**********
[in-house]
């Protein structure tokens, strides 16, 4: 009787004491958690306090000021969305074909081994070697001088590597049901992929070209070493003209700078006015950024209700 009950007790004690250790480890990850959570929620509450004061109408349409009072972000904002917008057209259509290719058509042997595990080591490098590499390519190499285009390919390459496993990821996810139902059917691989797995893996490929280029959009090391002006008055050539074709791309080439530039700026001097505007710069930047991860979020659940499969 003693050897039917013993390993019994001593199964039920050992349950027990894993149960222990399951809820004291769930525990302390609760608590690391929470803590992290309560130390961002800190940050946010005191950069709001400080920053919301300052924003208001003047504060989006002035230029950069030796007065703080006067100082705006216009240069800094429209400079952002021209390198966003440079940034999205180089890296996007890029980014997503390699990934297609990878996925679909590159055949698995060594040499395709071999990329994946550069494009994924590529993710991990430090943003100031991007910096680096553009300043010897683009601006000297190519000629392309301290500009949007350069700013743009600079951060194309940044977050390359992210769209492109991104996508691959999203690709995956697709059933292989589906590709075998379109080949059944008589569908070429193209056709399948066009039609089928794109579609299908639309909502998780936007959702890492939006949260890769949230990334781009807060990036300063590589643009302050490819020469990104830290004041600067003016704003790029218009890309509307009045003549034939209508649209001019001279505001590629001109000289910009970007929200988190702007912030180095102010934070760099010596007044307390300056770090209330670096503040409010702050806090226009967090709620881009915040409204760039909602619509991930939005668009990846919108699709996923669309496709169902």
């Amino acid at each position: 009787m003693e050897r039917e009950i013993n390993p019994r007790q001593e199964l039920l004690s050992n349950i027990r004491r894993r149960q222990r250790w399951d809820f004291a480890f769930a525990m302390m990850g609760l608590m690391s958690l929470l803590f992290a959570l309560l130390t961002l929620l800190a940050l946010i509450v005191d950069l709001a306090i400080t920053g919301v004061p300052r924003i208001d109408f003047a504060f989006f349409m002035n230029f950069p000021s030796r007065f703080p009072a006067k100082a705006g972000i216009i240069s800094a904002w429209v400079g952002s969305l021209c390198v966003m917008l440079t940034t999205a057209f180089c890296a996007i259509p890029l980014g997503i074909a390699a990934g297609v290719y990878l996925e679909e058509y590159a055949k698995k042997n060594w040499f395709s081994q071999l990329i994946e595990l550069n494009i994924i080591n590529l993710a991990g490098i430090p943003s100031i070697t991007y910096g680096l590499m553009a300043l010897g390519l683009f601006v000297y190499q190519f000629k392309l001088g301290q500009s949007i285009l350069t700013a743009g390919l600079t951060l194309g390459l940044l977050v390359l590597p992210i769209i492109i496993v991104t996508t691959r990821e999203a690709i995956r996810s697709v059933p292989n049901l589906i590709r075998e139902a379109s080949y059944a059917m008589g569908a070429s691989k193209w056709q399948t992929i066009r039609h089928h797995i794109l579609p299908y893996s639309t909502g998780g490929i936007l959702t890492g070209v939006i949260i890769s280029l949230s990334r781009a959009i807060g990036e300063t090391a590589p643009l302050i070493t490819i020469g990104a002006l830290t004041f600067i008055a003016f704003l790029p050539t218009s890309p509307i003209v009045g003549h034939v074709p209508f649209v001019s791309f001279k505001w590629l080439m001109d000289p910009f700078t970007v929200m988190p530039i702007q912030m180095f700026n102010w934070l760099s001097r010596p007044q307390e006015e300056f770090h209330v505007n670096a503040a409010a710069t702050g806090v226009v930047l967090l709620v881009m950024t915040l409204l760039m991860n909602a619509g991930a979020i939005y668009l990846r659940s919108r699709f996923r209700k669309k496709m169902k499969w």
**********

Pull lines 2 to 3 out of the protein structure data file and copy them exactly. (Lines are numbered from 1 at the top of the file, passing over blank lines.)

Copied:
């Protein structure tokens, strides 16, 4: 009787004491958690306090000021969305074909081994070697001088590597049901992929070209070493003209700078006015950024209700 009950007790004690250790480890990850959570929620509450004061109408349409009072972000904002917008057209259509290719058509042997595990080591490098590499390519190499285009390919390459496993990821996810139902059917691989797995893996490929280029959009090391002006008055050539074709791309080439530039700026001097505007710069930047991860979020659940499969 003693050897039917013993390993019994001593199964039920050992349950027990894993149960222990399951809820004291769930525990302390609760608590690391929470803590992290309560130390961002800190940050946010005191950069709001400080920053919301300052924003208001003047504060989006002035230029950069030796007065703080006067100082705006216009240069800094429209400079952002021209390198966003440079940034999205180089890296996007890029980014997503390699990934297609990878996925679909590159055949698995060594040499395709071999990329994946550069494009994924590529993710991990430090943003100031991007910096680096553009300043010897683009601006000297190519000629392309301290500009949007350069700013743009600079951060194309940044977050390359992210769209492109991104996508691959999203690709995956697709059933292989589906590709075998379109080949059944008589569908070429193209056709399948066009039609089928794109579609299908639309909502998780936007959702890492939006949260890769949230990334781009807060990036300063590589643009302050490819020469990104830290004041600067003016704003790029218009890309509307009045003549034939209508649209001019001279505001590629001109000289910009970007929200988190702007912030180095102010934070760099010596007044307390300056770090209330670096503040409010702050806090226009967090709620881009915040409204760039909602619509991930939005668009990846919108699709996923669309496709169902």
């Amino acid at each position: 009787m003693e050897r039917e009950i013993n390993p019994r007790q001593e199964l039920l004690s050992n349950i027990r004491r894993r149960q222990r250790w399951d809820f004291a480890f769930a525990m302390m990850g609760l608590m690391s958690l929470l803590f992290a959570l309560l130390t961002l929620l800190a940050l946010i509450v005191d950069l709001a306090i400080t920053g919301v004061p300052r924003i208001d109408f003047a504060f989006f349409m002035n230029f950069p000021s030796r007065f703080p009072a006067k100082a705006g972000i216009i240069s800094a904002w429209v400079g952002s969305l021209c390198v966003m917008l440079t940034t999205a057209f180089c890296a996007i259509p890029l980014g997503i074909a390699a990934g297609v290719y990878l996925e679909e058509y590159a055949k698995k042997n060594w040499f395709s081994q071999l990329i994946e595990l550069n494009i994924i080591n590529l993710a991990g490098i430090p943003s100031i070697t991007y910096g680096l590499m553009a300043l010897g390519l683009f601006v000297y190499q190519f000629k392309l001088g301290q500009s949007i285009l350069t700013a743009g390919l600079t951060l194309g390459l940044l977050v390359l590597p992210i769209i492109i496993v991104t996508t691959r990821e999203a690709i995956r996810s697709v059933p292989n049901l589906i590709r075998e139902a379109s080949y059944a059917m008589g569908a070429s691989k193209w056709q399948t992929i066009r039609h089928h797995i794109l579609p299908y893996s639309t909502g998780g490929i936007l959702t890492g070209v939006i949260i890769s280029l949230s990334r781009a959009i807060g990036e300063t090391a590589p643009l302050i070493t490819i020469g990104a002006l830290t004041f600067i008055a003016f704003l790029p050539t218009s890309p509307i003209v009045g003549h034939v074709p209508f649209v001019s791309f001279k505001w590629l080439m001109d000289p910009f700078t970007v929200m988190p530039i702007q912030m180095f700026n102010w934070l760099s001097r010596p007044q307390e006015e300056f770090h209330v505007n670096a503040a409010a710069t702050g806090v226009v930047l967090l709620v881009m950024t915040l409204l760039m991860n909602a619509g991930a979020i939005y668009l990846r659940s919108r699709f996923r209700k669309k496709m169902k499969w």